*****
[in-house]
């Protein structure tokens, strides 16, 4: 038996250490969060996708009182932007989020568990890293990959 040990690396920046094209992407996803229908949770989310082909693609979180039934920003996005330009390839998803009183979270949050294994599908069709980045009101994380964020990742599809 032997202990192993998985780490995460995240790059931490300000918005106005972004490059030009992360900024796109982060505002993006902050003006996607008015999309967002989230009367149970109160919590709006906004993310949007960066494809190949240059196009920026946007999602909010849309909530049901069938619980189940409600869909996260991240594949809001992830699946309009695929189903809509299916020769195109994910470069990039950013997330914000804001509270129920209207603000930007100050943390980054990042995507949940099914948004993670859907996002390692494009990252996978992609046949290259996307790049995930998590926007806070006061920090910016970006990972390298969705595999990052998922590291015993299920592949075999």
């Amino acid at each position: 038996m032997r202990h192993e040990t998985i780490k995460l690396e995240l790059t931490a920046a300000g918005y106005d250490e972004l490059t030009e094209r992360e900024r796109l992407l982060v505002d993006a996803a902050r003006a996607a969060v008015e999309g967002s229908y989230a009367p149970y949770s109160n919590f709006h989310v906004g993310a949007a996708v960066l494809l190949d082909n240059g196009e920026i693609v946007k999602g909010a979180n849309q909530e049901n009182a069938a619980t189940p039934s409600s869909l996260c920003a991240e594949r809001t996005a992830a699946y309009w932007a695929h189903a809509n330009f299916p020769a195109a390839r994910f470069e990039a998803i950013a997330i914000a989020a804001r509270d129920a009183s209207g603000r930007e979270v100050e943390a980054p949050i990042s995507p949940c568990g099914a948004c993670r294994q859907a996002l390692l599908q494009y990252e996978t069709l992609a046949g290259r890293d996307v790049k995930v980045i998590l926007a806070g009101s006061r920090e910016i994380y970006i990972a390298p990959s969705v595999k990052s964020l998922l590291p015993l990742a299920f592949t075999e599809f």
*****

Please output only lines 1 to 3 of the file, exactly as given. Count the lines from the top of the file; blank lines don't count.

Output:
[in-house]
């Protein structure tokens, strides 16, 4: 038996250490969060996708009182932007989020568990890293990959 040990690396920046094209992407996803229908949770989310082909693609979180039934920003996005330009390839998803009183979270949050294994599908069709980045009101994380964020990742599809 032997202990192993998985780490995460995240790059931490300000918005106005972004490059030009992360900024796109982060505002993006902050003006996607008015999309967002989230009367149970109160919590709006906004993310949007960066494809190949240059196009920026946007999602909010849309909530049901069938619980189940409600869909996260991240594949809001992830699946309009695929189903809509299916020769195109994910470069990039950013997330914000804001509270129920209207603000930007100050943390980054990042995507949940099914948004993670859907996002390692494009990252996978992609046949290259996307790049995930998590926007806070006061920090910016970006990972390298969705595999990052998922590291015993299920592949075999």
């Amino acid at each position: 038996m032997r202990h192993e040990t998985i780490k995460l690396e995240l790059t931490a920046a300000g918005y106005d250490e972004l490059t030009e094209r992360e900024r796109l992407l982060v505002d993006a996803a902050r003006a996607a969060v008015e999309g967002s229908y989230a009367p149970y949770s109160n919590f709006h989310v906004g993310a949007a996708v960066l494809l190949d082909n240059g196009e920026i693609v946007k999602g909010a979180n849309q909530e049901n009182a069938a619980t189940p039934s409600s869909l996260c920003a991240e594949r809001t996005a992830a699946y309009w932007a695929h189903a809509n330009f299916p020769a195109a390839r994910f470069e990039a998803i950013a997330i914000a989020a804001r509270d129920a009183s209207g603000r930007e979270v100050e943390a980054p949050i990042s995507p949940c568990g099914a948004c993670r294994q859907a996002l390692l599908q494009y990252e996978t069709l992609a046949g290259r890293d996307v790049k995930v980045i998590l926007a806070g009101s006061r920090e910016i994380y970006i990972a390298p990959s969705v595999k990052s964020l998922l590291p015993l990742a299920f592949t075999e599809f």